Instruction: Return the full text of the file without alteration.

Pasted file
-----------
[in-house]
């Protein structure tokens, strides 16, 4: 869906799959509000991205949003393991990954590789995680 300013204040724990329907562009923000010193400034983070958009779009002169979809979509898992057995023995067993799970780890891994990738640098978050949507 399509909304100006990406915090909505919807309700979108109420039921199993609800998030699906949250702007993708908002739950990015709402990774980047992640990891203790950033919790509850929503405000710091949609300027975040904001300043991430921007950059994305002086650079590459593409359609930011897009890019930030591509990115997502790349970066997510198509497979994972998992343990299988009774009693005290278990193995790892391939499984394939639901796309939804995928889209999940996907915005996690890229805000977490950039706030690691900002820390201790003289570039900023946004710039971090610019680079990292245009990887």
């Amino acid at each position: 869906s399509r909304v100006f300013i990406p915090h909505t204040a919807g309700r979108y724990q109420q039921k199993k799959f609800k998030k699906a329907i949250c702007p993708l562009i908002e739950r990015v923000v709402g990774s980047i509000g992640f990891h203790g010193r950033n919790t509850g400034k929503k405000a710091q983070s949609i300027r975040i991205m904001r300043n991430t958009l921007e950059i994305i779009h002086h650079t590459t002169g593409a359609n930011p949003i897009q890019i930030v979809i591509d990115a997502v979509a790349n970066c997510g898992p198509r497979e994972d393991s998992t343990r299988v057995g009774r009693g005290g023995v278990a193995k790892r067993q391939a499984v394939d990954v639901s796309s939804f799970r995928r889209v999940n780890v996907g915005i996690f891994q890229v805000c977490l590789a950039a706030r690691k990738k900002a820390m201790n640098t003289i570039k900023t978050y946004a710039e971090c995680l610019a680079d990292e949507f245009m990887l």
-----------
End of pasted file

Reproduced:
[in-house]
């Protein structure tokens, strides 16, 4: 869906799959509000991205949003393991990954590789995680 300013204040724990329907562009923000010193400034983070958009779009002169979809979509898992057995023995067993799970780890891994990738640098978050949507 399509909304100006990406915090909505919807309700979108109420039921199993609800998030699906949250702007993708908002739950990015709402990774980047992640990891203790950033919790509850929503405000710091949609300027975040904001300043991430921007950059994305002086650079590459593409359609930011897009890019930030591509990115997502790349970066997510198509497979994972998992343990299988009774009693005290278990193995790892391939499984394939639901796309939804995928889209999940996907915005996690890229805000977490950039706030690691900002820390201790003289570039900023946004710039971090610019680079990292245009990887």
């Amino acid at each position: 869906s399509r909304v100006f300013i990406p915090h909505t204040a919807g309700r979108y724990q109420q039921k199993k799959f609800k998030k699906a329907i949250c702007p993708l562009i908002e739950r990015v923000v709402g990774s980047i509000g992640f990891h203790g010193r950033n919790t509850g400034k929503k405000a710091q983070s949609i300027r975040i991205m904001r300043n991430t958009l921007e950059i994305i779009h002086h650079t590459t002169g593409a359609n930011p949003i897009q890019i930030v979809i591509d990115a997502v979509a790349n970066c997510g898992p198509r497979e994972d393991s998992t343990r299988v057995g009774r009693g005290g023995v278990a193995k790892r067993q391939a499984v394939d990954v639901s796309s939804f799970r995928r889209v999940n780890v996907g915005i996690f891994q890229v805000c977490l590789a950039a706030r690691k990738k900002a820390m201790n640098t003289i570039k900023t978050y946004a710039e971090c995680l610019a680079d990292e949507f245009m990887l």